The Boston Red Sox, champion of Major League baseball in 2004, are one of many sports teams for whom information technology has become an important if low-profile team member. For an owner, the use of IT may mean the difference between profit and loss; for the team manager, between a losing or a winning season. While computers have long been used in managing ticket sales and other aspects of stadium operation, the Red Sox are among teams that now use specialized software to assist in scouting and computerized video analysis of play and players. Baseball has always been supremely statistics-conscious; today, business intelligence software can be used to uncover strengths and weaknesses of opposing teams and players and to decide how much a team should be willing to pay a player.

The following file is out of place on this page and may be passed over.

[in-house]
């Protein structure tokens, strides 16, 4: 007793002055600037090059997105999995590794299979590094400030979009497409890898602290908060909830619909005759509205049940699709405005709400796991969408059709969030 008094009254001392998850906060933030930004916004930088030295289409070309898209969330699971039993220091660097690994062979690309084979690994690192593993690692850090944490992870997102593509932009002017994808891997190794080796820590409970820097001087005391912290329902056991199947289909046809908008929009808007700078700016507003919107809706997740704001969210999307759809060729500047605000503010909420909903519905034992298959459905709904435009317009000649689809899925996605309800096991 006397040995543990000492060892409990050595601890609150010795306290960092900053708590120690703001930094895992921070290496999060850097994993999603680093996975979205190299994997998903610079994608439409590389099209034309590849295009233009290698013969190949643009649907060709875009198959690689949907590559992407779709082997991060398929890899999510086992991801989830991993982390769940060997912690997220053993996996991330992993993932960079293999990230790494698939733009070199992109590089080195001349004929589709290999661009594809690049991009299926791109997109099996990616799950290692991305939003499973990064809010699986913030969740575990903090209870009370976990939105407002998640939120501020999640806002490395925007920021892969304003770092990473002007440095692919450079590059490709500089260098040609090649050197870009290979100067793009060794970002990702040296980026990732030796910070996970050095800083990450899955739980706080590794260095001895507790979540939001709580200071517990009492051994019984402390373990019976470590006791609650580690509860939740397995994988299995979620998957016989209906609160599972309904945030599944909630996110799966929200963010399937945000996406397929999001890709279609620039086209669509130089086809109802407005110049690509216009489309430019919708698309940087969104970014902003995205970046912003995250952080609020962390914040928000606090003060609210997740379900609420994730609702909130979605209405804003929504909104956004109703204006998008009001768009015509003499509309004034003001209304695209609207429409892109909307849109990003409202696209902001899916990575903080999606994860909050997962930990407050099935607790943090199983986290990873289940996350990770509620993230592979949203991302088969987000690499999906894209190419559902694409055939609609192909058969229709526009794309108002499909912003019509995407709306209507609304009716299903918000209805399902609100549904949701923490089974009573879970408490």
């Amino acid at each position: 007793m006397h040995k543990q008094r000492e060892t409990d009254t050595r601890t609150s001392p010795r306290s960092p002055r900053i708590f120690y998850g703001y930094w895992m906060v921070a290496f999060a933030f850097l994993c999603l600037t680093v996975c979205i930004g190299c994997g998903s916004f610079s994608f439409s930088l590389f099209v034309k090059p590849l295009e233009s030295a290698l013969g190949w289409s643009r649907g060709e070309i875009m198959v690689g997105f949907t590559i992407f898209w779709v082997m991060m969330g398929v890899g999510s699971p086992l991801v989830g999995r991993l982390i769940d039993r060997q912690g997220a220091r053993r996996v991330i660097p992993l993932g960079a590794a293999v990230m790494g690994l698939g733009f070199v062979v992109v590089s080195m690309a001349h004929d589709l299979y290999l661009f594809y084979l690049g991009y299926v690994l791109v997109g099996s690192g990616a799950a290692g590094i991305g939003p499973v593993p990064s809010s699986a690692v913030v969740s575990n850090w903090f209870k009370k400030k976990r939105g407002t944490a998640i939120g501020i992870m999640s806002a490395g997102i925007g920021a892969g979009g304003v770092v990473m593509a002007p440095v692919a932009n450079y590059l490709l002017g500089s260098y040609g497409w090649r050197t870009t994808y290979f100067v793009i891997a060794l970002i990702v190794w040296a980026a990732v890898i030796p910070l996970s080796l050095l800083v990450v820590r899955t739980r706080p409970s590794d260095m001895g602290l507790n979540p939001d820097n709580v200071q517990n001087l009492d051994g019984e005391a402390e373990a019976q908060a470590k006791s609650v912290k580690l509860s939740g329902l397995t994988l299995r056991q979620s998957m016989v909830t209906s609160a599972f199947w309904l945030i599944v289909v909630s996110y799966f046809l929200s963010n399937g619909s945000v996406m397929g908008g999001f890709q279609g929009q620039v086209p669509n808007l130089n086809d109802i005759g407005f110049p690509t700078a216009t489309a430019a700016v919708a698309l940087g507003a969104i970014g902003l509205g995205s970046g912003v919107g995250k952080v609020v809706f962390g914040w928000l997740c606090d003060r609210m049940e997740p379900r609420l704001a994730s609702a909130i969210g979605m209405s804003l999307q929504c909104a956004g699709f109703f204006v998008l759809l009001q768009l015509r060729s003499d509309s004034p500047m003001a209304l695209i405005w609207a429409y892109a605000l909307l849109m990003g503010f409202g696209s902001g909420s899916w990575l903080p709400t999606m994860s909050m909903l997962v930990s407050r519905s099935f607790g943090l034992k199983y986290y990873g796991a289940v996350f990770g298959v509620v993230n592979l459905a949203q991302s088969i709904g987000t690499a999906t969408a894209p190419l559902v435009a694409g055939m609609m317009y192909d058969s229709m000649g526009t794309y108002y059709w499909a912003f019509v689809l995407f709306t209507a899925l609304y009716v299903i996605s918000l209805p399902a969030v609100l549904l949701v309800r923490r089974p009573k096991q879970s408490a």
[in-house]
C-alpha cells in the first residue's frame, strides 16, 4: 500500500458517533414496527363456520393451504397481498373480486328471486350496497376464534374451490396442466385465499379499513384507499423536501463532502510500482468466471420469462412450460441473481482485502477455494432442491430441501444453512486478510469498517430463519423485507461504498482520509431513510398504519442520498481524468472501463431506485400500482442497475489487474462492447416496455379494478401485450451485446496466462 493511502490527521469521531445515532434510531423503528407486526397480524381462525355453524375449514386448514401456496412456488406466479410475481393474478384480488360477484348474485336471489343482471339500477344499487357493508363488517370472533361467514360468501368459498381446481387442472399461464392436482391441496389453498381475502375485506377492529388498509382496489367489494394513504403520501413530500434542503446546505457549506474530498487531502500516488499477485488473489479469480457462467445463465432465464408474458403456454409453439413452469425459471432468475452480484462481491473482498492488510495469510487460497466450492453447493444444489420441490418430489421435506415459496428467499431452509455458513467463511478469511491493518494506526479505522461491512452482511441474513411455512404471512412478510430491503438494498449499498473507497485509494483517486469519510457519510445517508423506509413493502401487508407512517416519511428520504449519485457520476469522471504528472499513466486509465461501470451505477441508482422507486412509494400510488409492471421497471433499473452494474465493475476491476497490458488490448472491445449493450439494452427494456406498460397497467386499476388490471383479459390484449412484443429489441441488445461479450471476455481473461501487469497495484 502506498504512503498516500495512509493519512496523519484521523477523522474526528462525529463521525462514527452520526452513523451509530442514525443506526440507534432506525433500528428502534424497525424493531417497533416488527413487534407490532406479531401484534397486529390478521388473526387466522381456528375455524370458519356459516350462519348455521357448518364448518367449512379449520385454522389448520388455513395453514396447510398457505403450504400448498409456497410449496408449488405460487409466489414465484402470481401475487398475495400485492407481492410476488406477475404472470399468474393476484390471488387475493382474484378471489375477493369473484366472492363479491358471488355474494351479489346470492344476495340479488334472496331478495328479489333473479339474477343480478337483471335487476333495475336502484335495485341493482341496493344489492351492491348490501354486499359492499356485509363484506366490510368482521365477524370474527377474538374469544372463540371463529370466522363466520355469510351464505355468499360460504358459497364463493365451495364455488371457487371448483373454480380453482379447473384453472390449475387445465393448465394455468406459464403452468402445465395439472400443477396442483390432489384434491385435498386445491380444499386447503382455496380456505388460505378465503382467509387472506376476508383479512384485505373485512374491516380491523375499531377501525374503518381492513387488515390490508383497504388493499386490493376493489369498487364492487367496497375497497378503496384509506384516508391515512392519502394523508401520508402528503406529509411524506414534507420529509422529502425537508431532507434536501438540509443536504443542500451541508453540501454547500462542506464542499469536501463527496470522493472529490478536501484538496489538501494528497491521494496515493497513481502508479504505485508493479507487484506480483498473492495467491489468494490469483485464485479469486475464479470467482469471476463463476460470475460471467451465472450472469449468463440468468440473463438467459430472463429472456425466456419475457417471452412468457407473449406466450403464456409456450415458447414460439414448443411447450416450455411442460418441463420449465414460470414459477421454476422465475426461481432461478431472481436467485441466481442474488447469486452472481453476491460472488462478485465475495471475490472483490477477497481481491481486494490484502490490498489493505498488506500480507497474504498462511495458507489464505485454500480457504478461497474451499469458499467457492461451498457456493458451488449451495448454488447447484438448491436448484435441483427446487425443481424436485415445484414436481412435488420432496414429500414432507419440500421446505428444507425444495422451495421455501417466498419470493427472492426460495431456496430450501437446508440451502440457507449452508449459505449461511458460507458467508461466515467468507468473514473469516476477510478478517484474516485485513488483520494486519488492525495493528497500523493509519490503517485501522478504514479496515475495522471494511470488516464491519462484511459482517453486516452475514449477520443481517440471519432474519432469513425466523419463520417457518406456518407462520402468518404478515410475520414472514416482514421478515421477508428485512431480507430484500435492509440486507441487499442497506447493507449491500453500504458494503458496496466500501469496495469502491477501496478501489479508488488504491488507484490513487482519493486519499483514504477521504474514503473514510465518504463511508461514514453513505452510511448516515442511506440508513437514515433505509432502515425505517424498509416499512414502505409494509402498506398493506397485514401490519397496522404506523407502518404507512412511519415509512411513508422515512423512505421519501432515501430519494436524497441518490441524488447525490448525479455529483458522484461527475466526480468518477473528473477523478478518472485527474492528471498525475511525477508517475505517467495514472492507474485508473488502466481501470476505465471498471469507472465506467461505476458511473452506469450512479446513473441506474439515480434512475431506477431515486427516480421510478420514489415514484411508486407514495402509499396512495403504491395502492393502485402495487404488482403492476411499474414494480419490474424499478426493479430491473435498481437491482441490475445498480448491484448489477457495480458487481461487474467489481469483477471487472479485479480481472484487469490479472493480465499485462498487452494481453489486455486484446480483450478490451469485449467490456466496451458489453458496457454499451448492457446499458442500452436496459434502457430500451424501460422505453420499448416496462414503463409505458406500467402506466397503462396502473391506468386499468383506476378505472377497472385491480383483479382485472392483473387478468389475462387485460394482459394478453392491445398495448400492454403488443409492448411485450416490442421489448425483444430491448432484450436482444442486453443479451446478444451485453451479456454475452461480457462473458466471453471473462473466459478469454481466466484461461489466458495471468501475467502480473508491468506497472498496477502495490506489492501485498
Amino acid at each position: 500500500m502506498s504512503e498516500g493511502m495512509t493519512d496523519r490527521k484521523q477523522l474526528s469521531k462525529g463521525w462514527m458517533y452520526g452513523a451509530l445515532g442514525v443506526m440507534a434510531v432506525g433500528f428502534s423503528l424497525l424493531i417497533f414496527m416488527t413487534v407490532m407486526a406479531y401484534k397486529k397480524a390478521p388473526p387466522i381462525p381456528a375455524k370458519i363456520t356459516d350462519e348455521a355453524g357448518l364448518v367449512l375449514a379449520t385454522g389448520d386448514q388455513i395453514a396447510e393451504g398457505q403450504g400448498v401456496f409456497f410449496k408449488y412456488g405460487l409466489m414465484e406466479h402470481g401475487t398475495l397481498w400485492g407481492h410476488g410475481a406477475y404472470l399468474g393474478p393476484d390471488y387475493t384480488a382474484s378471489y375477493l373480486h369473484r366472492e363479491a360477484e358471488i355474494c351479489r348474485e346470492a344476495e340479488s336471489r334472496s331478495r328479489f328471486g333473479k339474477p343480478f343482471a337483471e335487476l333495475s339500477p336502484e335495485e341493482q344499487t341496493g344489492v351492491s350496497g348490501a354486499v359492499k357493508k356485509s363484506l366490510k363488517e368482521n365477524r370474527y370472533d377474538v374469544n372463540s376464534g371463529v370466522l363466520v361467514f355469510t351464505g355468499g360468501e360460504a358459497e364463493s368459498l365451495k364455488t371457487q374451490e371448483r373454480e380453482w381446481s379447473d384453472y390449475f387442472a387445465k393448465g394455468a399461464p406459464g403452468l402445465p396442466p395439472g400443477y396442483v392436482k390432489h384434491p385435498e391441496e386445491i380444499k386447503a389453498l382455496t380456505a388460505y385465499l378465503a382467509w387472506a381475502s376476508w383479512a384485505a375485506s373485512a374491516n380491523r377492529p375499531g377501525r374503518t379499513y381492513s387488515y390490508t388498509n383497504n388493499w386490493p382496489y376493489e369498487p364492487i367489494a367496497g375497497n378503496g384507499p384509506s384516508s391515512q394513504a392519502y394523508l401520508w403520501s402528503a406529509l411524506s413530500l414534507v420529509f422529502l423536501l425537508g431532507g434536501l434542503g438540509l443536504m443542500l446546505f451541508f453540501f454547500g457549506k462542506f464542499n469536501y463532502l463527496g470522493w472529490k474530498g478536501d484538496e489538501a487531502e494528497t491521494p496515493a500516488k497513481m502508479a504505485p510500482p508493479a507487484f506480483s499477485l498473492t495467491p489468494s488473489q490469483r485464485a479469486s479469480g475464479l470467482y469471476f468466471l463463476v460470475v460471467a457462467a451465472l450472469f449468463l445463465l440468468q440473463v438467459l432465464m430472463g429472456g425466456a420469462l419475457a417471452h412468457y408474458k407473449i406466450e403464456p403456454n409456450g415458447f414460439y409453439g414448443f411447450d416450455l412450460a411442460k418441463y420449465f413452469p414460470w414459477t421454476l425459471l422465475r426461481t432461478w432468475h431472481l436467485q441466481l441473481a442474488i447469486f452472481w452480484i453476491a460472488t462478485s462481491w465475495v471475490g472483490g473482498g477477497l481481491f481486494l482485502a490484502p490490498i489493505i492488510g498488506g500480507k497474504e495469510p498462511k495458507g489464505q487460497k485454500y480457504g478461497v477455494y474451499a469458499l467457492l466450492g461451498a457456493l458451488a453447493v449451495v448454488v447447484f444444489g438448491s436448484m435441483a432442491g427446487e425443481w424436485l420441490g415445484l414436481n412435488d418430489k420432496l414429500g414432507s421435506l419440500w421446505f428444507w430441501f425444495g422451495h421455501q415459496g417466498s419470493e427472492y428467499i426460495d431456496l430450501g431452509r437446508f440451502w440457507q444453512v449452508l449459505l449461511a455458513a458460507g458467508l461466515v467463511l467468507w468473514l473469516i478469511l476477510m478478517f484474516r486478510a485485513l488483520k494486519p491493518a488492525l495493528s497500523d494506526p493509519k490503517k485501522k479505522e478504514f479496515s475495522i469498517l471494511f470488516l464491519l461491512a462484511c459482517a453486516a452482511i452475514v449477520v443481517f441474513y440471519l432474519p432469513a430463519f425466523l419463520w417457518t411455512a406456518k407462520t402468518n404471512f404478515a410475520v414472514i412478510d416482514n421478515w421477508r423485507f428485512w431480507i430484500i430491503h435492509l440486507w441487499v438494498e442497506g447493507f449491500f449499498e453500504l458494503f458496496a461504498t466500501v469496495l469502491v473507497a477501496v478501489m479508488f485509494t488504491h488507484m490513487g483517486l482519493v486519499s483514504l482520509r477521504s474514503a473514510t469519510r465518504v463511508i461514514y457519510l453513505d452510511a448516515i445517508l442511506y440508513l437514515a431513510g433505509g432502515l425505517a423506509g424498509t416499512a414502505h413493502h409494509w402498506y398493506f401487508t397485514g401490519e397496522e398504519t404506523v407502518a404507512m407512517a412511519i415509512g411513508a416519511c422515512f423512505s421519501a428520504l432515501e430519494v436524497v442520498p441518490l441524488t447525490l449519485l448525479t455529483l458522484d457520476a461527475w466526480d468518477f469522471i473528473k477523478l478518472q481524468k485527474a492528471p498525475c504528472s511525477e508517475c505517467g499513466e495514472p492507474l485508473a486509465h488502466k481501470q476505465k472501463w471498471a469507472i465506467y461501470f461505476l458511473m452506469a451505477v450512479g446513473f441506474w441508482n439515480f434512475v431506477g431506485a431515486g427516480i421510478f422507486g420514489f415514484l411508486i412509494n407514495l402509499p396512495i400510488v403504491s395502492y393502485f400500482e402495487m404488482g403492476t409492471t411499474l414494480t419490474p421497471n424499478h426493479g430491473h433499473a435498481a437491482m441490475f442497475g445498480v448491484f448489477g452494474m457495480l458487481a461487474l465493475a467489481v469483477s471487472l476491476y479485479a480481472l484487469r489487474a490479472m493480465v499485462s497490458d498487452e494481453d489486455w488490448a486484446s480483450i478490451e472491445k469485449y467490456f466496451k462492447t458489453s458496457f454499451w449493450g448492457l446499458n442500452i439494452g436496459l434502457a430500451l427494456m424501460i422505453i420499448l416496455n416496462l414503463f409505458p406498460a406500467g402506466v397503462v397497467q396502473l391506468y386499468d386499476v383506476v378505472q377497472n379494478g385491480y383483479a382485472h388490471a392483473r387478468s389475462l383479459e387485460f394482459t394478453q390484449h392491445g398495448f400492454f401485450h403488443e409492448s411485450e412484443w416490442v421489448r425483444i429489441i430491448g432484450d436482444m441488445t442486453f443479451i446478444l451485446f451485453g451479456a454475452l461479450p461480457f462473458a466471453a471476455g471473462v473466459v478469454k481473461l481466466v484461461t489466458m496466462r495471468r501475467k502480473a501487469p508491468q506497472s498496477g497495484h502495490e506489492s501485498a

Red Sox owners John Henry and Tom Werner may be representative of many IT-sophisticated team owners, but their special commitment to IT may have contributed to their team's success in 2004 (the Sox hadn't won the championship since 1918 and Boston fans, known for their ability to endure, were beginning to think it might be something only their children would live to see). Red Sox General Manager Theo Epstein reportedly became a fan of Sabermetrics, an approach to statistics that is said to evaluate players more effectively than the usual statistics (such as runs batted in). One software package the Red Sox use is ScoutAdvisor, which is said to be able "to slice and dice player data any way you ask." Similar software packages for analyzing the contributions or characteristics of corporate personnel are available.
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- Baseline, a project management site, describes how the Red Sox used IT to get in position to win games.